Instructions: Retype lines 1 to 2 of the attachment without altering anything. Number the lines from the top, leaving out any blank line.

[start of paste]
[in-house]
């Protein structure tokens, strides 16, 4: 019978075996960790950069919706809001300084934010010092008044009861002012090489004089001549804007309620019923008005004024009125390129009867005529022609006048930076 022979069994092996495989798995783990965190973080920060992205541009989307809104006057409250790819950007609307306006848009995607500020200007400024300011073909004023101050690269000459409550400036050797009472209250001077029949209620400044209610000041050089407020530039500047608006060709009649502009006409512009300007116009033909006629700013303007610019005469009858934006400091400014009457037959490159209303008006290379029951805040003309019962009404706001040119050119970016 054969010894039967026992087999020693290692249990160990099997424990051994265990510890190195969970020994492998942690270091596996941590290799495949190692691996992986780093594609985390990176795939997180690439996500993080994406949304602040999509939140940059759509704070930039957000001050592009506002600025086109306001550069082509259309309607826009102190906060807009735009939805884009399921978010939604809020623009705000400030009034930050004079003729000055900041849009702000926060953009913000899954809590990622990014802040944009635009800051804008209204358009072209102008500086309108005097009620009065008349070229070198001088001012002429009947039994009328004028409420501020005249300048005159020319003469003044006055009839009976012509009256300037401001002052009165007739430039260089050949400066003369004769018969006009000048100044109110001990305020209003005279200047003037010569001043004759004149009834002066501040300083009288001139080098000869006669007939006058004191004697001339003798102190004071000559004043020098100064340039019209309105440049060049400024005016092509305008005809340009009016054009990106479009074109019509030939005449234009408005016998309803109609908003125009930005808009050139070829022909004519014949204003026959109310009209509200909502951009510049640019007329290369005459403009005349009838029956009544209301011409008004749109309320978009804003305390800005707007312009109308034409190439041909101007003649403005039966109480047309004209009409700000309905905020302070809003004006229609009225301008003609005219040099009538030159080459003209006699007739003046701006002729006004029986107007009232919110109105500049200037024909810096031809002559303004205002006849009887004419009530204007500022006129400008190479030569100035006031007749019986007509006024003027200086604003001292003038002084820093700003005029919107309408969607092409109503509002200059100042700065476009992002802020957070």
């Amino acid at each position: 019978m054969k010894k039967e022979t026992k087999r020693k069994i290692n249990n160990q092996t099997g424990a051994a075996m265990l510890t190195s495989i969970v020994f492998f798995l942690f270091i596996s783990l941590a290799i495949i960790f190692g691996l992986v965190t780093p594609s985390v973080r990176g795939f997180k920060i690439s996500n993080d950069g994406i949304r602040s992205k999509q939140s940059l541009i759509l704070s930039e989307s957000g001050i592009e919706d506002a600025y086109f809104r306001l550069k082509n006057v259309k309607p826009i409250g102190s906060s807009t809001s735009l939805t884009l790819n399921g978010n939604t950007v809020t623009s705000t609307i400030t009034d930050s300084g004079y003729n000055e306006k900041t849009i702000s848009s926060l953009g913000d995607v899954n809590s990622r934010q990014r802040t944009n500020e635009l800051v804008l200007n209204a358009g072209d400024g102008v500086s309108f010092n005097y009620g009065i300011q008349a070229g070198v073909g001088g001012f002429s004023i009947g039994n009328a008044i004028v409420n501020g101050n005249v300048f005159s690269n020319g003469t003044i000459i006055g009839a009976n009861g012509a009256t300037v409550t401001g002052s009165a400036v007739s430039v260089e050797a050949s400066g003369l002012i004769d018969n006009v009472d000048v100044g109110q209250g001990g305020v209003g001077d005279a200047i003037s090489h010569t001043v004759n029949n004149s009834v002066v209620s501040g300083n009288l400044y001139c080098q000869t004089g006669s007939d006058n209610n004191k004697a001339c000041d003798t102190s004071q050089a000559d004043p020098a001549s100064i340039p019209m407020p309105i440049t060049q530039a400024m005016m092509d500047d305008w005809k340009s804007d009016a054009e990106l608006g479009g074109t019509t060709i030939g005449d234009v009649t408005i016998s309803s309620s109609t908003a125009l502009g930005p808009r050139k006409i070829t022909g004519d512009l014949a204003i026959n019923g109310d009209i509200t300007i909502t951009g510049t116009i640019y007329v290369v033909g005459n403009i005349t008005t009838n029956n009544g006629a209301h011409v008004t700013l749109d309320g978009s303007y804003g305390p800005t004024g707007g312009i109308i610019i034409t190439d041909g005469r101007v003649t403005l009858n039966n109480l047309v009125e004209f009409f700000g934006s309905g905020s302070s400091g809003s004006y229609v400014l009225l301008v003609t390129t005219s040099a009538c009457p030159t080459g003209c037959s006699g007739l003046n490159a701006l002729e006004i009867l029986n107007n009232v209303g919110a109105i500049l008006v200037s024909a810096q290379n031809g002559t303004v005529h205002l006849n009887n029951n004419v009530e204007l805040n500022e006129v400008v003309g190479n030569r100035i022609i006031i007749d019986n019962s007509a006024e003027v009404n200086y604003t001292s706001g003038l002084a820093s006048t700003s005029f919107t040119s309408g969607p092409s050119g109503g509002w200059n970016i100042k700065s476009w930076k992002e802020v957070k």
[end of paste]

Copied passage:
[in-house]
């Protein structure tokens, strides 16, 4: 019978075996960790950069919706809001300084934010010092008044009861002012090489004089001549804007309620019923008005004024009125390129009867005529022609006048930076 022979069994092996495989798995783990965190973080920060992205541009989307809104006057409250790819950007609307306006848009995607500020200007400024300011073909004023101050690269000459409550400036050797009472209250001077029949209620400044209610000041050089407020530039500047608006060709009649502009006409512009300007116009033909006629700013303007610019005469009858934006400091400014009457037959490159209303008006290379029951805040003309019962009404706001040119050119970016 054969010894039967026992087999020693290692249990160990099997424990051994265990510890190195969970020994492998942690270091596996941590290799495949190692691996992986780093594609985390990176795939997180690439996500993080994406949304602040999509939140940059759509704070930039957000001050592009506002600025086109306001550069082509259309309607826009102190906060807009735009939805884009399921978010939604809020623009705000400030009034930050004079003729000055900041849009702000926060953009913000899954809590990622990014802040944009635009800051804008209204358009072209102008500086309108005097009620009065008349070229070198001088001012002429009947039994009328004028409420501020005249300048005159020319003469003044006055009839009976012509009256300037401001002052009165007739430039260089050949400066003369004769018969006009000048100044109110001990305020209003005279200047003037010569001043004759004149009834002066501040300083009288001139080098000869006669007939006058004191004697001339003798102190004071000559004043020098100064340039019209309105440049060049400024005016092509305008005809340009009016054009990106479009074109019509030939005449234009408005016998309803109609908003125009930005808009050139070829022909004519014949204003026959109310009209509200909502951009510049640019007329290369005459403009005349009838029956009544209301011409008004749109309320978009804003305390800005707007312009109308034409190439041909101007003649403005039966109480047309004209009409700000309905905020302070809003004006229609009225301008003609005219040099009538030159080459003209006699007739003046701006002729006004029986107007009232919110109105500049200037024909810096031809002559303004205002006849009887004419009530204007500022006129400008190479030569100035006031007749019986007509006024003027200086604003001292003038002084820093700003005029919107309408969607092409109503509002200059100042700065476009992002802020957070």